Electrochemical versus Enzymatic in Vitro Oxidations of 6-propyl-2-thiouracil: Identification, Detection, and Characterization of Metabolites
The Journal of Physical Chemistry B
6-Propylthiouracil, PTU, is a well-known antithyroid drug that has been the mainstay of treatment of Graves’ disease. It is, however, also associated with liver toxicity and idiosyncratic toxicity. These toxicities are generally associated with metabolites derived from its bioactivation. In this manuscript, bioactivation of PTU was studied via two separate techniques: electrochemical oxidation and through the use of human liver microsomes. The aim of this work was to compare the bioactivation products of these two techniques. The electrochemical technique was studied online with a mass spectrometer, EC/ESI/MS. The microsomal oxidations were studied in tandem with liquid chromatography. The EC/ESI/MS technique was devoid of the normal reducing biological matrix prevalent in microsomal incubations. The predominant product at 400 mV was the dimeric PTU species with negligible formation of other metabolites. At higher potentials, complete desulfurization of PTU was observed with formation of sulfate. No sulfonic acid was observed, suggesting that the cleavage of the C–S bond was effected at the sulfinic acid stage, releasing a highly reducing sulfur species which is known to give rise to genotoxicity. The microsomal oxidations, surprisingly, showed formation of the unstable sulfenic acid, the S-oxide. Further incubation showed both the sulfinic and sulfonic acids. None of the systems showed any adducts with nucleophiles such as glutathione, showing that none of the reactive metabolites were stable enough to be adducted to nucleophiles in both the biological matrix and the electrochemical oxidizing environment.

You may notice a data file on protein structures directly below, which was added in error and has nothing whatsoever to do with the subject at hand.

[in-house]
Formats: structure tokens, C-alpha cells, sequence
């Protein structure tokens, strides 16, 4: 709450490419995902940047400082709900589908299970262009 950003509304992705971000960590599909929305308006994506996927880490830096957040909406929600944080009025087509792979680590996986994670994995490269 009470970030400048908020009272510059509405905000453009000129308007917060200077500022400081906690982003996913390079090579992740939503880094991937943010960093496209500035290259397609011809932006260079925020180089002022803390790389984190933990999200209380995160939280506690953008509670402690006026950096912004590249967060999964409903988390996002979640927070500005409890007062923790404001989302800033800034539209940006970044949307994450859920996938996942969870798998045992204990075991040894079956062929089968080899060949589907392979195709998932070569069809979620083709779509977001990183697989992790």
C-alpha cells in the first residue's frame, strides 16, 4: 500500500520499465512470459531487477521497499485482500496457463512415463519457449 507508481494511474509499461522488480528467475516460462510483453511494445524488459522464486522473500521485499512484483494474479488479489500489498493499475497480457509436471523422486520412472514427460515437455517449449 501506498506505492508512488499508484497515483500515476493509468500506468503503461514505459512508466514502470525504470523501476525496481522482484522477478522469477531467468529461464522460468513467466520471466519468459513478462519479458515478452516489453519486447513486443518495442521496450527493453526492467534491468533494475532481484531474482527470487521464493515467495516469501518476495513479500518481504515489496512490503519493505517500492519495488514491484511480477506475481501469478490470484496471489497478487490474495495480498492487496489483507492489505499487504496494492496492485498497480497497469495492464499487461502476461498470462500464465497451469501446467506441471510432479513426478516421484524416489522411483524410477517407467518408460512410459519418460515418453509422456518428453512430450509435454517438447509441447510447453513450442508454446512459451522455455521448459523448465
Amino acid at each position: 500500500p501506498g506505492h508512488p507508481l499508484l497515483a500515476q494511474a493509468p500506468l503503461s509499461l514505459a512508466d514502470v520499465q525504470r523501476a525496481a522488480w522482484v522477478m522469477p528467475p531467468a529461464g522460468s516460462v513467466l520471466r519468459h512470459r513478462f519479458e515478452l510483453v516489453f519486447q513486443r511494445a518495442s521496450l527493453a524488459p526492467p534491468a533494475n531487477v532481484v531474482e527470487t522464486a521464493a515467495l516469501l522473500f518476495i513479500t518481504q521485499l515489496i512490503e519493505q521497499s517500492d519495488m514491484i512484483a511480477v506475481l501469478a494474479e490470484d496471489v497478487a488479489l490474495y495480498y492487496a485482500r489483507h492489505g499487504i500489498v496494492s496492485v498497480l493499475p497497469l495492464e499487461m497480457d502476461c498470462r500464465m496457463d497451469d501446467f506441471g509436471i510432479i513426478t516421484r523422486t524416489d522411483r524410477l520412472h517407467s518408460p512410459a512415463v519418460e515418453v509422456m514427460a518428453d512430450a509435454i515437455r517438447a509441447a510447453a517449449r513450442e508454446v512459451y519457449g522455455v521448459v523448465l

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Chipiso, K., & Simoyi, R. H. (2017). Electrochemical versus Enzymatic in Vitro Oxidations of 6-propyl-2-thiouracil: Identification, Detection, and Characterization of Metabolites. The Journal of Physical Chemistry B, 121(48), 10749-10758.